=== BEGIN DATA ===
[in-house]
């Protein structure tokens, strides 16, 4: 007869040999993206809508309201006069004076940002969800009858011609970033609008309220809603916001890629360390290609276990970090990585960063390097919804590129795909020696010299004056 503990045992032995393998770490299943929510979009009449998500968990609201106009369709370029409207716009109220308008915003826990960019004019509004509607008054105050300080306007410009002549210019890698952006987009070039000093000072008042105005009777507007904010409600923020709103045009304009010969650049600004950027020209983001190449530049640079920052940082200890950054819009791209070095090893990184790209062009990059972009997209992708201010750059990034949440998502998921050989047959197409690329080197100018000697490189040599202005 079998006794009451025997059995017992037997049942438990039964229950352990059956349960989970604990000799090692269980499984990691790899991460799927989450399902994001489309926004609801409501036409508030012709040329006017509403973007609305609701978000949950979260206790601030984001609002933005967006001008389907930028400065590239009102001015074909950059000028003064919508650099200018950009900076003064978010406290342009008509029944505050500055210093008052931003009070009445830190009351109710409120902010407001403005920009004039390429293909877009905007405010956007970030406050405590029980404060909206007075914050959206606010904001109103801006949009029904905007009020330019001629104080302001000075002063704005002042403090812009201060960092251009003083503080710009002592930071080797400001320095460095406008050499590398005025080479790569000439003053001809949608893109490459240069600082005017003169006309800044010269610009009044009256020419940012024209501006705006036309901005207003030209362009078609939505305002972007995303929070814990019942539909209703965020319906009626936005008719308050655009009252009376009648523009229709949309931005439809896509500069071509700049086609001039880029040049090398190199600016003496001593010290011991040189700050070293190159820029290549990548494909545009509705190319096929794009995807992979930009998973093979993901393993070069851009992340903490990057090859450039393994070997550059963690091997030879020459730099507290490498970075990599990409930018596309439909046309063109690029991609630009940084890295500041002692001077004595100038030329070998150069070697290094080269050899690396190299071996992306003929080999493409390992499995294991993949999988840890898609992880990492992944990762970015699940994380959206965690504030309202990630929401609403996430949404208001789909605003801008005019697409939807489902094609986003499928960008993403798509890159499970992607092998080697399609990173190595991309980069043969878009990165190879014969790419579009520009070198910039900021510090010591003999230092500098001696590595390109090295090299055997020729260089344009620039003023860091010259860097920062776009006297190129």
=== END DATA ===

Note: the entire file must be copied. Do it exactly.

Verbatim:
[in-house]
């Protein structure tokens, strides 16, 4: 007869040999993206809508309201006069004076940002969800009858011609970033609008309220809603916001890629360390290609276990970090990585960063390097919804590129795909020696010299004056 503990045992032995393998770490299943929510979009009449998500968990609201106009369709370029409207716009109220308008915003826990960019004019509004509607008054105050300080306007410009002549210019890698952006987009070039000093000072008042105005009777507007904010409600923020709103045009304009010969650049600004950027020209983001190449530049640079920052940082200890950054819009791209070095090893990184790209062009990059972009997209992708201010750059990034949440998502998921050989047959197409690329080197100018000697490189040599202005 079998006794009451025997059995017992037997049942438990039964229950352990059956349960989970604990000799090692269980499984990691790899991460799927989450399902994001489309926004609801409501036409508030012709040329006017509403973007609305609701978000949950979260206790601030984001609002933005967006001008389907930028400065590239009102001015074909950059000028003064919508650099200018950009900076003064978010406290342009008509029944505050500055210093008052931003009070009445830190009351109710409120902010407001403005920009004039390429293909877009905007405010956007970030406050405590029980404060909206007075914050959206606010904001109103801006949009029904905007009020330019001629104080302001000075002063704005002042403090812009201060960092251009003083503080710009002592930071080797400001320095460095406008050499590398005025080479790569000439003053001809949608893109490459240069600082005017003169006309800044010269610009009044009256020419940012024209501006705006036309901005207003030209362009078609939505305002972007995303929070814990019942539909209703965020319906009626936005008719308050655009009252009376009648523009229709949309931005439809896509500069071509700049086609001039880029040049090398190199600016003496001593010290011991040189700050070293190159820029290549990548494909545009509705190319096929794009995807992979930009998973093979993901393993070069851009992340903490990057090859450039393994070997550059963690091997030879020459730099507290490498970075990599990409930018596309439909046309063109690029991609630009940084890295500041002692001077004595100038030329070998150069070697290094080269050899690396190299071996992306003929080999493409390992499995294991993949999988840890898609992880990492992944990762970015699940994380959206965690504030309202990630929401609403996430949404208001789909605003801008005019697409939807489902094609986003499928960008993403798509890159499970992607092998080697399609990173190595991309980069043969878009990165190879014969790419579009520009070198910039900021510090010591003999230092500098001696590595390109090295090299055997020729260089344009620039003023860091010259860097920062776009006297190129």